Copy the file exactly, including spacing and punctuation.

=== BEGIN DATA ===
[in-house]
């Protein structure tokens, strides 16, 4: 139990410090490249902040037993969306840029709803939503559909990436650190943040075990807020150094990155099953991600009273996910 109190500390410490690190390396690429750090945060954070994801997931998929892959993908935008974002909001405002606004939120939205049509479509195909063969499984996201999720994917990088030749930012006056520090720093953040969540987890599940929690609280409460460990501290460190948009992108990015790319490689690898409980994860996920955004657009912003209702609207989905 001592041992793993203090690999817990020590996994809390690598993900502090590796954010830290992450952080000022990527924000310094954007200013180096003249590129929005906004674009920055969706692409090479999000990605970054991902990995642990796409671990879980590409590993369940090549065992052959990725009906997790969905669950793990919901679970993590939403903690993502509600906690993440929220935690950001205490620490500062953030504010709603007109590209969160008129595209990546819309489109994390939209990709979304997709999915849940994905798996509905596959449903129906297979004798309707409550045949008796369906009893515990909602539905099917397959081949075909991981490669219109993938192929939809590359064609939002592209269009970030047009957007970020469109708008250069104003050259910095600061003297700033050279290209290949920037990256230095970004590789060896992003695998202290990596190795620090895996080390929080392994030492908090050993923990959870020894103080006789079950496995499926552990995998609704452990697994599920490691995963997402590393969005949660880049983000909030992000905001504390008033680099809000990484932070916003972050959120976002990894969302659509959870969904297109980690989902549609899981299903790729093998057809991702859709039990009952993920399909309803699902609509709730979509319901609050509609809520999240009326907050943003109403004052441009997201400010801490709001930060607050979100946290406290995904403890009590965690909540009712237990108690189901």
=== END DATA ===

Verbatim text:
[in-house]
């Protein structure tokens, strides 16, 4: 139990410090490249902040037993969306840029709803939503559909990436650190943040075990807020150094990155099953991600009273996910 109190500390410490690190390396690429750090945060954070994801997931998929892959993908935008974002909001405002606004939120939205049509479509195909063969499984996201999720994917990088030749930012006056520090720093953040969540987890599940929690609280409460460990501290460190948009992108990015790319490689690898409980994860996920955004657009912003209702609207989905 001592041992793993203090690999817990020590996994809390690598993900502090590796954010830290992450952080000022990527924000310094954007200013180096003249590129929005906004674009920055969706692409090479999000990605970054991902990995642990796409671990879980590409590993369940090549065992052959990725009906997790969905669950793990919901679970993590939403903690993502509600906690993440929220935690950001205490620490500062953030504010709603007109590209969160008129595209990546819309489109994390939209990709979304997709999915849940994905798996509905596959449903129906297979004798309707409550045949008796369906009893515990909602539905099917397959081949075909991981490669219109993938192929939809590359064609939002592209269009970030047009957007970020469109708008250069104003050259910095600061003297700033050279290209290949920037990256230095970004590789060896992003695998202290990596190795620090895996080390929080392994030492908090050993923990959870020894103080006789079950496995499926552990995998609704452990697994599920490691995963997402590393969005949660880049983000909030992000905001504390008033680099809000990484932070916003972050959120976002990894969302659509959870969904297109980690989902549609899981299903790729093998057809991702859709039990009952993920399909309803699902609509709730979509319901609050509609809520999240009326907050943003109403004052441009997201400010801490709001930060607050979100946290406290995904403890009590965690909540009712237990108690189901």